Social globalization has brought groups with different values and worldviews into contact with each other—in a physical and institutional sense to be sure, but also in the sense that the international exchange of ideas, information, and images has increased. This exchange occurs in both directions; American readers can reflect on the fervor in U.S. media over the Arab Spring protests, while those from the Middle East can consider the waves that pop culture or even domestic political events in the United States, such as presidential elections, make in the Arabic and English discourses in the region.

The rise of social media has provided a public venue for this exchange. An event occurs across the Atlantic, and a Middle East audience is familiar with the event, and is tweeting about it, before the dust even settles. These reactions come within a context of strong anti-American sentiment in the Middle East. Public opinion surveys such as Pew Global Attitudes and the Arabarometer surveys have consistently demonstrated the prevalence of negative sentiments toward the United States, although those sentiments are mostly focused on particular issues such as the global spread of U.S. values and institutions, the war on terror, and U.S. support for Israel.

With this discourse in mind, it is fruitful to explore the reactions on social media to “attack” events, that is, the perpetration or attempted perpetration of a terrorist attack or execution. These attacks figure prominently in the online discourse about the United States, and are interesting as a result. In the wake of such an attack, both English and Arabic social media content contain condemnations of the attack and expressions of support for the victims. But those are not necessarily the only, or even the predominant, reaction. The reactions to such an event can depend on many factors—the national identity of the target and perpetrator and the type of attack, to name only two.

In our March 2015 paper in Perspectives on Politics, we use text analysis to examine the responses of Twitter participants writing in Arabic to several key events during 2012–2013. These events include the Boston Marathon bombing of April 2013 and the murder of British Army soldier Lee Rigby, two attack events in which Arab or Muslim perpetrator(s) attack a U.S. or Western target.

We looked at these events because, given the overall negativity of traffic about the United States, we wanted to see how much sympathy there would be for the victims of these attacks. In particular, we were curious whether there would be more sympathy in reaction to the London attack—against a non-U.S. but Western target—than to the Boston bombings. We did find such a difference: Sympathy for victims composed 60 percent of the traffic regarding London but less than 10 percent for Boston, and while there were few to no conspiracy theories implicating the target in the London attack, such tweets comprised 15 percent of the traffic about the Boston bombings (see Figure 1). In addition, while Arabic tweeters expressed concern for the safety of Arabs and Muslims in both cases, in Boston many posts (40 percent) argued that the attention given to the attack was undeserved and hypocritical. However, this being a single case, it is difficult to draw broad conclusions to other non-U.S. but Western attacks.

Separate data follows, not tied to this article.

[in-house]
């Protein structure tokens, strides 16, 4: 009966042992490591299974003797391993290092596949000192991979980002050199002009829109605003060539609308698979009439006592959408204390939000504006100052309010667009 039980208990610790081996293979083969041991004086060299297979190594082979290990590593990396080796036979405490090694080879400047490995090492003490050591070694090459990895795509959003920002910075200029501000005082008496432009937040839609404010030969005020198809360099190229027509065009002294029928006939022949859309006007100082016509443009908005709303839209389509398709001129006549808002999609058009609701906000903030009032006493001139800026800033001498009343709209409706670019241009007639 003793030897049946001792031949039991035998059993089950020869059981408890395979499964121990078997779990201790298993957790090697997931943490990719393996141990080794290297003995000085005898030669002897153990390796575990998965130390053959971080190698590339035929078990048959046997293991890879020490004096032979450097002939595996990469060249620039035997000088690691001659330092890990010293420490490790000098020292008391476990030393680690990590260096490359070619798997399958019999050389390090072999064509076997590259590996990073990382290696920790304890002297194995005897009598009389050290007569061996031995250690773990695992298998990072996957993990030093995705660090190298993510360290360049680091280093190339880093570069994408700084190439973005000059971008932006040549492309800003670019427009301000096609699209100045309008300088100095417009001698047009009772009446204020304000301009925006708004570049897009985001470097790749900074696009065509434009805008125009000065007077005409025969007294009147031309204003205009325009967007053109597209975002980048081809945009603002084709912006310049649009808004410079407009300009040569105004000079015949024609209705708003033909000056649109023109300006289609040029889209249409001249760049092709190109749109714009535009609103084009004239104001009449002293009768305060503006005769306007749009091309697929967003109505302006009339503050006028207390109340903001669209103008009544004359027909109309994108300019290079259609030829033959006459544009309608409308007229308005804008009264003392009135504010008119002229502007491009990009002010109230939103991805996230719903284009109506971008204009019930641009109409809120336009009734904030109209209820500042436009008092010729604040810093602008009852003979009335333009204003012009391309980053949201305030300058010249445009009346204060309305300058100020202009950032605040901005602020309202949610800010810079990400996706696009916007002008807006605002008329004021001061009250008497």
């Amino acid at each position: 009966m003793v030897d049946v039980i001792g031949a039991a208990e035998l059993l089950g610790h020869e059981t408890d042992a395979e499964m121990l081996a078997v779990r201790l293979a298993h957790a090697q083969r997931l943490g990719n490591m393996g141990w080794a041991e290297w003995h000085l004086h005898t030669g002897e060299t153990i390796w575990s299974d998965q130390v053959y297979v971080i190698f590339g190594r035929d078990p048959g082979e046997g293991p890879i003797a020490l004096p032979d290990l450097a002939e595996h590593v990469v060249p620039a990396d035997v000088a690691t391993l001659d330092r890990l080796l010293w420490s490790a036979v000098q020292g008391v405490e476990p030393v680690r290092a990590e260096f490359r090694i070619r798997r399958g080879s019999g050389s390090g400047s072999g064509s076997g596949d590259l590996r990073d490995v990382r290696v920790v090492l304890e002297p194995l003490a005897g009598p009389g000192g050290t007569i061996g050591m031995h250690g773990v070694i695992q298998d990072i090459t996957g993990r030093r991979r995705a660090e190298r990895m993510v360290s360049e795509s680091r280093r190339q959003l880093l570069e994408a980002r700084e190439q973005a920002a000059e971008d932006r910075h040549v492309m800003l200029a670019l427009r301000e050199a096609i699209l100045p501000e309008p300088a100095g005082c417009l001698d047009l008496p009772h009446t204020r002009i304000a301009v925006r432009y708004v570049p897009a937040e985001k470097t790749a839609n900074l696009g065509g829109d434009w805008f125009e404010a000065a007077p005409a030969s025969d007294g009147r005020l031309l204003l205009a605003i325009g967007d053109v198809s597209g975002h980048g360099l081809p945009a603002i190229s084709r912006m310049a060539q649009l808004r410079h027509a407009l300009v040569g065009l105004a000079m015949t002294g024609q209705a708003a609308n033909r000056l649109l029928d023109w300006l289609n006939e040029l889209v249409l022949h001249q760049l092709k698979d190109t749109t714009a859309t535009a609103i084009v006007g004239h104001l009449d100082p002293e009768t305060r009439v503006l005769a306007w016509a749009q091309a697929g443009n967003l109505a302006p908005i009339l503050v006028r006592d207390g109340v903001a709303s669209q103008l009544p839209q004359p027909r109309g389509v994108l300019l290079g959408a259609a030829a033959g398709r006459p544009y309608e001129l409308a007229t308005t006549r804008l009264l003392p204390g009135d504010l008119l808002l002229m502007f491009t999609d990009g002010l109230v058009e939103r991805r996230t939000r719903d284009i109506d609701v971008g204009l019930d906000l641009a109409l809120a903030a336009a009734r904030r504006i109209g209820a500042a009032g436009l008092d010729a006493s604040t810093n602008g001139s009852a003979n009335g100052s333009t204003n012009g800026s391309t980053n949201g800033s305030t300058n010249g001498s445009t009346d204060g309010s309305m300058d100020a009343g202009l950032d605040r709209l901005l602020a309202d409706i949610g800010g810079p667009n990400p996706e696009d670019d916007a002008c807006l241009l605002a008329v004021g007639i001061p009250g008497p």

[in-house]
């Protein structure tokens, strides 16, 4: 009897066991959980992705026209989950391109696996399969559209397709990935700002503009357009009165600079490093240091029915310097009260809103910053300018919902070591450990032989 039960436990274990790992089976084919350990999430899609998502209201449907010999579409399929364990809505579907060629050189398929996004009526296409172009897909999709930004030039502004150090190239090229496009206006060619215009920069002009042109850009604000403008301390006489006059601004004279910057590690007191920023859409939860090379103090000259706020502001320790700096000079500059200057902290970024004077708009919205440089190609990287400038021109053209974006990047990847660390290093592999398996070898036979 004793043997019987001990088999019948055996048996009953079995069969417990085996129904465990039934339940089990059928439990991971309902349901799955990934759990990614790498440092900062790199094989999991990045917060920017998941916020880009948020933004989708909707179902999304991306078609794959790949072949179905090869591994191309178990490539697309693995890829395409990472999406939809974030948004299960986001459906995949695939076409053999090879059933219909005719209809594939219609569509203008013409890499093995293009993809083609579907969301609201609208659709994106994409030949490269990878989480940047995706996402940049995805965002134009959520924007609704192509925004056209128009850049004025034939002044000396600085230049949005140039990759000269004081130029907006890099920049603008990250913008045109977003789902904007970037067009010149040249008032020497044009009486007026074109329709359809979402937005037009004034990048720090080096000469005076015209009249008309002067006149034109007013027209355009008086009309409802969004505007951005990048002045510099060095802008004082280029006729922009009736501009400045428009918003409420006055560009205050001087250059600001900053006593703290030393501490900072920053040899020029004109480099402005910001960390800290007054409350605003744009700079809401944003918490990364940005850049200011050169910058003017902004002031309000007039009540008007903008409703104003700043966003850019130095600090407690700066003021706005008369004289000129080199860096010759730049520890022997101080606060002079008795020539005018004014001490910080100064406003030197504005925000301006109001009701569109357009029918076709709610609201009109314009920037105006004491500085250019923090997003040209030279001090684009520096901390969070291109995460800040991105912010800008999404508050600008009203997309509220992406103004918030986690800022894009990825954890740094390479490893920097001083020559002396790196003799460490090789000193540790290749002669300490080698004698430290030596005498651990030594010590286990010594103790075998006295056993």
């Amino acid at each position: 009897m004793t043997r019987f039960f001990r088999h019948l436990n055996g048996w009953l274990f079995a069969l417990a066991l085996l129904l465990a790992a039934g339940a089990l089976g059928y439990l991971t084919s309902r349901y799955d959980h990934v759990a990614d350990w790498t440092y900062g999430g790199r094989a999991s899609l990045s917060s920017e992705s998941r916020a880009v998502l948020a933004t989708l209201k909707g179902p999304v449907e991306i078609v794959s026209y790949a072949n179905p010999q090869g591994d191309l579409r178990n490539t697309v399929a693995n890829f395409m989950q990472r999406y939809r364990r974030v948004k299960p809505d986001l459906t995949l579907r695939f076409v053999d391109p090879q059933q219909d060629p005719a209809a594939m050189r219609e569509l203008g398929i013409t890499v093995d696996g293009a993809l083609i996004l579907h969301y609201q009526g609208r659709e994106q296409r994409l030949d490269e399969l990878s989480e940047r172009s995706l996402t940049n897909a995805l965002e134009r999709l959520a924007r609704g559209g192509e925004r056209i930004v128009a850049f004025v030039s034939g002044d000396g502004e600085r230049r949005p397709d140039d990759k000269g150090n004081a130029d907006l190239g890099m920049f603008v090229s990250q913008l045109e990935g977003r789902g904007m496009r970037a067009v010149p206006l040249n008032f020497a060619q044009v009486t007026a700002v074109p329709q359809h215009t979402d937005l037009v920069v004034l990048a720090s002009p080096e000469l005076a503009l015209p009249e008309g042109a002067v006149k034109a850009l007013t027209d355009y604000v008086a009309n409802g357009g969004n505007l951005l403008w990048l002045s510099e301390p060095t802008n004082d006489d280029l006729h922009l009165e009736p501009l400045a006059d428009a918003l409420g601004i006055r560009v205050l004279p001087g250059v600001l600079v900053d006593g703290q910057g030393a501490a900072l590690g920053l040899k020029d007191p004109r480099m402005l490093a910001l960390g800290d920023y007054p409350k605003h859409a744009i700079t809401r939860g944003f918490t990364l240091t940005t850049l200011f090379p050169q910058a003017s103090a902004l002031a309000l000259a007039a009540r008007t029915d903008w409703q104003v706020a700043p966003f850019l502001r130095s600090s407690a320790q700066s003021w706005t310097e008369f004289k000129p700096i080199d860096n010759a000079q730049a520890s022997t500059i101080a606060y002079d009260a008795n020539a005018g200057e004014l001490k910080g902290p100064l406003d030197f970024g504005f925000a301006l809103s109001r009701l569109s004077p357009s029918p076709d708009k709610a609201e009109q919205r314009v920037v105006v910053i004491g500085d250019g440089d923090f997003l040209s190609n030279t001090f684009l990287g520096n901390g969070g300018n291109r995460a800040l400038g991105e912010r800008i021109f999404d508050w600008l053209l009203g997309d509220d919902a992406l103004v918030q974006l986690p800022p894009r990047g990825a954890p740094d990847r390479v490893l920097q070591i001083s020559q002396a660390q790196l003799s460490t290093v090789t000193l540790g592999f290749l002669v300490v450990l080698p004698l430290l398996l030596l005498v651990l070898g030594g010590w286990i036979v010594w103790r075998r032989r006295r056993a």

Figure 1: Results from the Boston Marathon bombings and London attack, after removing news/neutral content. Boston results, here and throughout this summary, are taken from our article in Perspectives on Politics. Note that these percentages exclude news/neutral content, here and throughout this summary.

The universe of such attack events has since grown. Several other attacks against Western targets (for example, the Charlie Hebdo attacks in January 2015) as well as prominent attacks against Arab and Muslim targets (for instance, ISIS’s execution of a group of Egyptian Copts in February 2015) have allowed us to return to this question and delve into related ones. While still interested in how whether the target is American affects reactions to the attack, we have also started to explore how the geographical, cultural, and political proximity of the target to the Arab world might affect the Arabic Twitter universe’s reactions. In a current project, we are examining a number of such events, but in this report we focus on comparing our analysis of reactions to the Boston bombings with reactions to the Charlie Hebdo attack.